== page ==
I love reading the classics. I feel like those books which were popular for several decades or more, through many generations, must be good. Otherwise, why would they stay popular? Unfortunately, that is not always the case. Some classic books that are pretty popular are actually horrible, in my opinion.
Just because I didn’t like these books does not mean you won’t, so don’t be offended if I mention one of your favorite books. This is just my opinion. Alright, so let’s get into it!
The Great Gatsby by Scott F. Fitzgerald
This one is probably the most famous entry on my list. Let me just say this before I rant about it: it is a beautifully written book. The descriptions are lush and the settings are gorgeous. However, where this book fails is in the plot and characters, not the writing. The characters are foolish and most of the time brings disaster on themselves. This like a poorly written Shakespeare tragedy.
Published in 1925, the book follows Nick Carraway, who tells the story years later of his friendship with a wealthy man named Jay Gatsby, who is super obsessed with Carraway’s married cousin Daisy Fay Buchanan. So obsessed, in fact, that he spies on her from his mansion across the lake. Creepy! Daisy herself is just as ridiculous, having left Gatsby for her husband but then is completely happy to engage in an affair with him. It all ends in tragedy, of course, as Daisy drives Gatsby’s car into her husband’s mistress and the woman’s husband, believing it was Gatsby driving it, goes and kills Gatsby and then himself.
The entire plot is so absurd and pathetic. All of the characters act selfishly. I will say I didn’t mind Nick as a narrator, but even he seemed fine with allowing his cousin to engage in an affair with his friend. If you want to read a book with lush details of the 1920s, than you can read it. I, however, have difficulty comprehending why it’s so popular.
The Big Sleep by Raymond Chandler
In my defense, I was required to read this in my Mystery and Detective Fiction class in college. Otherwise, I probably wouldn’t have picked it up.
This is a noir crime novel originally published in 1939, although it is probably more famous for its movie adaptation in 1946 starring Humphrey Bogart and Lauran Bacall. The book is said to be more about the procedure of solving a crime than the crime itself, but it still felt disorganized to me. The plot is impossible to describe because it is all over the place, but if I were to boil it down into my most apt description it would be that it follows detective Philip Marlowe is several slightly related cases.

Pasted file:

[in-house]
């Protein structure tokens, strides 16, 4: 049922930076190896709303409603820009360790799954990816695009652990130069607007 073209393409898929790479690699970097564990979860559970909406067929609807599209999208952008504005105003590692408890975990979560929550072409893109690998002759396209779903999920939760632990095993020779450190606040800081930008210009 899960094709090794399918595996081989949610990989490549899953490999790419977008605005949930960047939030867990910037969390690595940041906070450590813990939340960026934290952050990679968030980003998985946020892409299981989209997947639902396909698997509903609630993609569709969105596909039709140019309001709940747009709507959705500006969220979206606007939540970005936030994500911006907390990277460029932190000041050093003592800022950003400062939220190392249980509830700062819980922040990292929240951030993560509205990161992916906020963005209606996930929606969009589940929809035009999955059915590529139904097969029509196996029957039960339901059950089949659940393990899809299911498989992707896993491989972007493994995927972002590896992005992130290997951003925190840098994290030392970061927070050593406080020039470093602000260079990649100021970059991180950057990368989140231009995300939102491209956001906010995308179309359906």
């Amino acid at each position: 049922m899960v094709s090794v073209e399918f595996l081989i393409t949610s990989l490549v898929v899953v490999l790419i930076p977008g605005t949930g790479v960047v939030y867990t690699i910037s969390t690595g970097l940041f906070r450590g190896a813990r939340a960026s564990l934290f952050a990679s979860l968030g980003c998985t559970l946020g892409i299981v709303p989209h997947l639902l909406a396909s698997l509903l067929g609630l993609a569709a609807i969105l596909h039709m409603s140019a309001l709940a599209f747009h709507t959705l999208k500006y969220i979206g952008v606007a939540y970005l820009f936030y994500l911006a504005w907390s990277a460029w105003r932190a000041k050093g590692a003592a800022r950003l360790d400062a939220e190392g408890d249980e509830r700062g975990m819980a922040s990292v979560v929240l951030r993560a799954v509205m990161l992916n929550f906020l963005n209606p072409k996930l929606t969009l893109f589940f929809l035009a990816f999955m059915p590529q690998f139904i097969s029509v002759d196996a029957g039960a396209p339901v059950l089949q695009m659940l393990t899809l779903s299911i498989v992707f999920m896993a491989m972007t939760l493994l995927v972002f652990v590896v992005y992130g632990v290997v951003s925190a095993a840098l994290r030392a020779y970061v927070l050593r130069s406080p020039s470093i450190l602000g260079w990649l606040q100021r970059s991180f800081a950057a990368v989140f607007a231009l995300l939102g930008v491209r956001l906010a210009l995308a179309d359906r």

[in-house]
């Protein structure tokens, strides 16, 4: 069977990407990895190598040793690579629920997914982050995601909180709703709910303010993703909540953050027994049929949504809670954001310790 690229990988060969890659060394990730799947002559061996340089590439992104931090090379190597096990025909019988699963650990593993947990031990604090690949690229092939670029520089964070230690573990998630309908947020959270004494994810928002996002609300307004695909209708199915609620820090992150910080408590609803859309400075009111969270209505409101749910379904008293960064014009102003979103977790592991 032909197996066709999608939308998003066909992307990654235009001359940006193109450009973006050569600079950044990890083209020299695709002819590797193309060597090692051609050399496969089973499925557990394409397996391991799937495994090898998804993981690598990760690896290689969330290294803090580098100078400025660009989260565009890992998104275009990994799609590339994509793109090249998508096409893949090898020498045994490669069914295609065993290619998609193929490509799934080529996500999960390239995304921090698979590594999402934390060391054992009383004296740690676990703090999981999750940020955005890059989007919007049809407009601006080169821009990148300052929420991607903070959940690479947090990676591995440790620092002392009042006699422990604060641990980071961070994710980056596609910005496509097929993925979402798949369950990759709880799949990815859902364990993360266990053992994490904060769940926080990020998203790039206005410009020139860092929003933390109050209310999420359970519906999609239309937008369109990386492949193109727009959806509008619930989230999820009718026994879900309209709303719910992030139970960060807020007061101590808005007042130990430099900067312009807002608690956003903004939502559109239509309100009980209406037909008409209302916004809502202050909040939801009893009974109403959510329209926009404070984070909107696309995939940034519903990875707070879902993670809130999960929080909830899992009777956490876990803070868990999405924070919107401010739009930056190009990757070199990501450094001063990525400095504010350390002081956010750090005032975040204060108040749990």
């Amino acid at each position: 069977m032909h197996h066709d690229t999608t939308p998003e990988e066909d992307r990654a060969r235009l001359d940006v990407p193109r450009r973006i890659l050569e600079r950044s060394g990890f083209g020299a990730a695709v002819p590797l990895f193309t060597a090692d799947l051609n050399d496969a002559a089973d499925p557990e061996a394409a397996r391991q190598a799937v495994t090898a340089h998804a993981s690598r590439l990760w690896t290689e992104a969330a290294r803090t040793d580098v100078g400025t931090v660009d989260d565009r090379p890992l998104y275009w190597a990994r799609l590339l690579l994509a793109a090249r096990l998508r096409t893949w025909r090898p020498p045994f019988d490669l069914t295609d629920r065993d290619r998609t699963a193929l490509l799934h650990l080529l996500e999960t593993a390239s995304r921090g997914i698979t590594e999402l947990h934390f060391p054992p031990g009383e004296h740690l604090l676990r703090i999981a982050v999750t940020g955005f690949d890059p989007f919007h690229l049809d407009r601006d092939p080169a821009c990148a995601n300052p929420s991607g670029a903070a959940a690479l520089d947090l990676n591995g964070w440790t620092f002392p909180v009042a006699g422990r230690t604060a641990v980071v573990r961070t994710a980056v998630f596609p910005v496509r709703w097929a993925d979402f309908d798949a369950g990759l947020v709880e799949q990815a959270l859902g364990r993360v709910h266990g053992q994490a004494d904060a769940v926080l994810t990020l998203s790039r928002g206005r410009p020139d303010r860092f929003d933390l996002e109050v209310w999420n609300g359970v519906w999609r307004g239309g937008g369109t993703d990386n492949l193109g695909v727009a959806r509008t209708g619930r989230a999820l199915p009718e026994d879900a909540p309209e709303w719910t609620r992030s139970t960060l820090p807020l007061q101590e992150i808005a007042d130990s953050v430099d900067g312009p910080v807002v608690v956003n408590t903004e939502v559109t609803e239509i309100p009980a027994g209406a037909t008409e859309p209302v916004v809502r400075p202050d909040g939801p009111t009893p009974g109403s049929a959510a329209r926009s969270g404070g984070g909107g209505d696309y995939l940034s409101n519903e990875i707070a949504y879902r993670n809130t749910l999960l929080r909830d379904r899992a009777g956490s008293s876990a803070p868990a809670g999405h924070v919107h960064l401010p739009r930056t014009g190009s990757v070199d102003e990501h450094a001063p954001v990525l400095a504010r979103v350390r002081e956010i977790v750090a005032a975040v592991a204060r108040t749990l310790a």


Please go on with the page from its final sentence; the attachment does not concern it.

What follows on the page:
Like The Great Gatsby, the descriptions are beautiful. However, also like my previous entry, the plot was horrible. It felt as if the reader was pulled from fast-paced scene to fast-paced scene without little relation between the two. Most of the things Marlowe figures out are through guessing or stumbling upon a clue by luck. Halfway through the book, Marlowe’s motivations takes a 180 degree turn, making it feel even more out of place. It is the most disorganized, frustrating plot I have ever read. Marlowe’s character himself is bland, as are all the characters. I understand this is a noir novel (and the frontrunner to the modern thriller), but none of the characters stood out more than by their names. I was constantly going back to figure out who was who.
I have not watched the movie, and after reading the book I don’t want to.
The Yellow Wallpaper by Charlotte Perkins Gilman
This is more of a short story than a novel, but it’s also extremely popular to be read in schools (I read it in college, but many people I talked to read it in high school) so I had to include it on this list.
Published in a magazine in 1892, the plot follows the diary of an unnamed woman who is forced to remain in her house by her husband to recoup from her “mental issues.” Of course, she slowly loses her mind as she becomes obsessed with the yellow wallpaper inside her room.